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2 of 2 people found the following review helpful
Format:Paperback
Let's face it: there aren't many sources where one can find every pattern covered using C#. So I had high hopes for the book and, for the most part, they were satisfied: it was an interesting read, and I did get to learn a few things, having read the GoF book previously. However, the examples were, as other reviewers noted, a real let-down. Not only were they unrealistic and unsuitable for really explaining what the patterns were like (I still don't get the whole SpaceBook thing), but some of them were also of dubious quality: for example, the author presents a Singleton<T> implementation, but this implementation necessitates a default constructor and is thus, in fact, not a singleton at all! Also, some of the latest-and-greatest research done in patterns in C# was totally missed: for example, mixins were never mentioned even though a pattern such as Prototype is a perfect candidate.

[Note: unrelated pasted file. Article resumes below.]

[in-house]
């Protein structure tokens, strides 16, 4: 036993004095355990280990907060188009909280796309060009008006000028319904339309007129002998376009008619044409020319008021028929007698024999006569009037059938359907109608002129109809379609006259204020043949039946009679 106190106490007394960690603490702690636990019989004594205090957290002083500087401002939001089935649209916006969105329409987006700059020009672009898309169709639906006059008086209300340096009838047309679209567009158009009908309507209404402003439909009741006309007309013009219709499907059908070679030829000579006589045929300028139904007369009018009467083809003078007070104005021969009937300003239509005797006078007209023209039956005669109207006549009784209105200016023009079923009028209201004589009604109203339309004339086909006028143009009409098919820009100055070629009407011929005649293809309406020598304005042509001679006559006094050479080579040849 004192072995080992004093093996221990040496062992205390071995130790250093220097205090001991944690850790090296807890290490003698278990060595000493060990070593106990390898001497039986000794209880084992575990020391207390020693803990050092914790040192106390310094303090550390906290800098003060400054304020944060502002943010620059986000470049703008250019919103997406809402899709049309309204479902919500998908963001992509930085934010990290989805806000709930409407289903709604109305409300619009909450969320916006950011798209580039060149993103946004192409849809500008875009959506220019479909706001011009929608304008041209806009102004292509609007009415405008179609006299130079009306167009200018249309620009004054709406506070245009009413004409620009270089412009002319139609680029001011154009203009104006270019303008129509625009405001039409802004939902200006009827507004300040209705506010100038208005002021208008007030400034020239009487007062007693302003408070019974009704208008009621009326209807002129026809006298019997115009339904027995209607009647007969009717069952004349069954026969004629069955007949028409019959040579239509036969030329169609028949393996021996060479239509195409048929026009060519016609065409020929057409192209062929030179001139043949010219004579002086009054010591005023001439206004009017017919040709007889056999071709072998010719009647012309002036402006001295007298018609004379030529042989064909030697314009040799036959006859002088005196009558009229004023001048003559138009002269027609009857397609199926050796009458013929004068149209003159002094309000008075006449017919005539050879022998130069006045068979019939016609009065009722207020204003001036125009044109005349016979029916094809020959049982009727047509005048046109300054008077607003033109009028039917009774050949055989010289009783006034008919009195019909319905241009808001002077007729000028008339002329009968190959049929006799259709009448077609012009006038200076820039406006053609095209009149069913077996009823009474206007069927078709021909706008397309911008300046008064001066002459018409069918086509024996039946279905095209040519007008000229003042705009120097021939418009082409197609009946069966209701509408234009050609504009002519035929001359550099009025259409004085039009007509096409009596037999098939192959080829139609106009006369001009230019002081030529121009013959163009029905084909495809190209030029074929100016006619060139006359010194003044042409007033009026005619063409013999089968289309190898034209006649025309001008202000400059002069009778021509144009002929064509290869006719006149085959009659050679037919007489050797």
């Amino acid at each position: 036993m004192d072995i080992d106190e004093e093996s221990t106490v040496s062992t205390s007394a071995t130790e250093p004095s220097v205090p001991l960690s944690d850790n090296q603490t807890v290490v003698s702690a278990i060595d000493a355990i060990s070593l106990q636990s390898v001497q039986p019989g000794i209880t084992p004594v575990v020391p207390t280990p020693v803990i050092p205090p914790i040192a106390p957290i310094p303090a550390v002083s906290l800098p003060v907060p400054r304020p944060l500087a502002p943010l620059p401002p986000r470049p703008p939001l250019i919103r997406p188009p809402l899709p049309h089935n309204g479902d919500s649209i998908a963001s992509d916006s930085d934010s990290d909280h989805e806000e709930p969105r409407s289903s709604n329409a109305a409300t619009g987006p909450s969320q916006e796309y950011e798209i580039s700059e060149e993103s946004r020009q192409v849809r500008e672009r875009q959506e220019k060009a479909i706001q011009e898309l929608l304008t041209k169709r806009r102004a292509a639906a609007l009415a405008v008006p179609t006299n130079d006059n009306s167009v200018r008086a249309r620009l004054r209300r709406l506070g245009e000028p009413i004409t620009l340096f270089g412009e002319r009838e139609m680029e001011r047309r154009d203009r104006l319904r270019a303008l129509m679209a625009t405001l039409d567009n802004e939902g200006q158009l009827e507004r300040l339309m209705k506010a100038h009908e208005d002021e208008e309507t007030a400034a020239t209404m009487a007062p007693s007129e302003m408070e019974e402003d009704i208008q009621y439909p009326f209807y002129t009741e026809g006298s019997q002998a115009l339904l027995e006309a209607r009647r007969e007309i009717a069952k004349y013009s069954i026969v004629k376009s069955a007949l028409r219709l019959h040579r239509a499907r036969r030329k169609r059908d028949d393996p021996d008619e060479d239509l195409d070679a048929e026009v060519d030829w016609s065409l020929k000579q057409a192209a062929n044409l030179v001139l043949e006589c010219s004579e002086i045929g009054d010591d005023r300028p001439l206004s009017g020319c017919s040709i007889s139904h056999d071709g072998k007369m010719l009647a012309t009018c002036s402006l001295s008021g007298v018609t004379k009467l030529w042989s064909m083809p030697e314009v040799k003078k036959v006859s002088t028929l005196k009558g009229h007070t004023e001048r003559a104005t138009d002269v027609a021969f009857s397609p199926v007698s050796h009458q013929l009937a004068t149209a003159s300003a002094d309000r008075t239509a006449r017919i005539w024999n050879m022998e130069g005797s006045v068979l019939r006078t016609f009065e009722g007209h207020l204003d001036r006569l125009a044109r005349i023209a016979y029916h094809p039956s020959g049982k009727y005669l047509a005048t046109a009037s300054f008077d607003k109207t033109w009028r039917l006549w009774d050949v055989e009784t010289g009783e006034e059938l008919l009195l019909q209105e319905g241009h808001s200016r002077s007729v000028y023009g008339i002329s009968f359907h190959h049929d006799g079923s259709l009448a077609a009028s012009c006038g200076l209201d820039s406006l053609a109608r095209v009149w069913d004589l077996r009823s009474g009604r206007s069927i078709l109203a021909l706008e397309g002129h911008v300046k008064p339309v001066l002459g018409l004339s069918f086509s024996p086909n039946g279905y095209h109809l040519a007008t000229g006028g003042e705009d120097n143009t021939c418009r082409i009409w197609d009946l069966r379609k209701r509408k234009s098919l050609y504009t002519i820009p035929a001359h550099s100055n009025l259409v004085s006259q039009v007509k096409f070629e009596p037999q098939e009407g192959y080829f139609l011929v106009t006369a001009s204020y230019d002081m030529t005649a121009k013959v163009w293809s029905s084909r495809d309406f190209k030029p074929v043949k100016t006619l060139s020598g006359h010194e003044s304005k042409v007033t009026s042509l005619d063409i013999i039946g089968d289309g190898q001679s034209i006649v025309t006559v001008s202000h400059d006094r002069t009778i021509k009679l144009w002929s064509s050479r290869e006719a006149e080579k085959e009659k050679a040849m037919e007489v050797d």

So overall, a pretty good book, but nothing to really shout about. I can easily see someone doing way way better in writing a C# patterns book - provided they do a bit more research (on sites, in blogs, in literature and research papers) and take a bit more time to prepare clear, understandable examples.
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Most Recent Customer Reviews
2.0 out of 5 stars Weird book
There's some good stuff in this book, but the authors are terrible at using examples to explain it. It's as if they are trying to be confusing.